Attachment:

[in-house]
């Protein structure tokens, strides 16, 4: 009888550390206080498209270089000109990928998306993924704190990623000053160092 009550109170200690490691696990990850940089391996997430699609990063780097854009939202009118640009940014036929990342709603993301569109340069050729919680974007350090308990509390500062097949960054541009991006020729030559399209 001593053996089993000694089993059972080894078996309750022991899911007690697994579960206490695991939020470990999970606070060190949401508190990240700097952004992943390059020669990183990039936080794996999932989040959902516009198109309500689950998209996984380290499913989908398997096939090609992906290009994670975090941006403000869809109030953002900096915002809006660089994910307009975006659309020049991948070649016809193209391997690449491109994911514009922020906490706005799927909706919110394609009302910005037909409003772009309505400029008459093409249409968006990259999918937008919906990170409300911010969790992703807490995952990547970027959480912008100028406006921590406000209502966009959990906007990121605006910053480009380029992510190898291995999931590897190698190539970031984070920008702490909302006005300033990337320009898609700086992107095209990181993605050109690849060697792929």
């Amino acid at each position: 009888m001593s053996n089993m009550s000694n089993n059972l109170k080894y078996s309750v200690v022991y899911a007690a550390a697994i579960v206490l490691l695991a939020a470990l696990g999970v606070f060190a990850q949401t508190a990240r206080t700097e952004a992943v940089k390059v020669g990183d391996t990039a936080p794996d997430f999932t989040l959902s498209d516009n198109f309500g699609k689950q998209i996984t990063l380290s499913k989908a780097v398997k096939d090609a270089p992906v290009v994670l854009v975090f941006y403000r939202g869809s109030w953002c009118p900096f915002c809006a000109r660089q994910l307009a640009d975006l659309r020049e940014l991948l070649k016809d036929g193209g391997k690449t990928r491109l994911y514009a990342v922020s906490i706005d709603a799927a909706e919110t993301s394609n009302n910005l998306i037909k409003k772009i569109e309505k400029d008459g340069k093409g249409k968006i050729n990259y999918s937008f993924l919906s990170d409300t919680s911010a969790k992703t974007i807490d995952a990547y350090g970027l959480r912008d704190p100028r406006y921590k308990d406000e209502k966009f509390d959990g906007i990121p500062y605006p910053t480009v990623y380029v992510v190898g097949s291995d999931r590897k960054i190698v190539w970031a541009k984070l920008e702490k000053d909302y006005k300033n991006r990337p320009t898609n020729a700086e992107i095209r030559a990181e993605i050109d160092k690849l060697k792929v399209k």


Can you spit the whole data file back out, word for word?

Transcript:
[in-house]
């Protein structure tokens, strides 16, 4: 009888550390206080498209270089000109990928998306993924704190990623000053160092 009550109170200690490691696990990850940089391996997430699609990063780097854009939202009118640009940014036929990342709603993301569109340069050729919680974007350090308990509390500062097949960054541009991006020729030559399209 001593053996089993000694089993059972080894078996309750022991899911007690697994579960206490695991939020470990999970606070060190949401508190990240700097952004992943390059020669990183990039936080794996999932989040959902516009198109309500689950998209996984380290499913989908398997096939090609992906290009994670975090941006403000869809109030953002900096915002809006660089994910307009975006659309020049991948070649016809193209391997690449491109994911514009922020906490706005799927909706919110394609009302910005037909409003772009309505400029008459093409249409968006990259999918937008919906990170409300911010969790992703807490995952990547970027959480912008100028406006921590406000209502966009959990906007990121605006910053480009380029992510190898291995999931590897190698190539970031984070920008702490909302006005300033990337320009898609700086992107095209990181993605050109690849060697792929």
């Amino acid at each position: 009888m001593s053996n089993m009550s000694n089993n059972l109170k080894y078996s309750v200690v022991y899911a007690a550390a697994i579960v206490l490691l695991a939020a470990l696990g999970v606070f060190a990850q949401t508190a990240r206080t700097e952004a992943v940089k390059v020669g990183d391996t990039a936080p794996d997430f999932t989040l959902s498209d516009n198109f309500g699609k689950q998209i996984t990063l380290s499913k989908a780097v398997k096939d090609a270089p992906v290009v994670l854009v975090f941006y403000r939202g869809s109030w953002c009118p900096f915002c809006a000109r660089q994910l307009a640009d975006l659309r020049e940014l991948l070649k016809d036929g193209g391997k690449t990928r491109l994911y514009a990342v922020s906490i706005d709603a799927a909706e919110t993301s394609n009302n910005l998306i037909k409003k772009i569109e309505k400029d008459g340069k093409g249409k968006i050729n990259y999918s937008f993924l919906s990170d409300t919680s911010a969790k992703t974007i807490d995952a990547y350090g970027l959480r912008d704190p100028r406006y921590k308990d406000e209502k966009f509390d959990g906007i990121p500062y605006p910053t480009v990623y380029v992510v190898g097949s291995d999931r590897k960054i190698v190539w970031a541009k984070l920008e702490k000053d909302y006005k300033n991006r990337p320009t898609n020729a700086e992107i095209r030559a990181e993605i050109d160092k690849l060697k792929v399209k």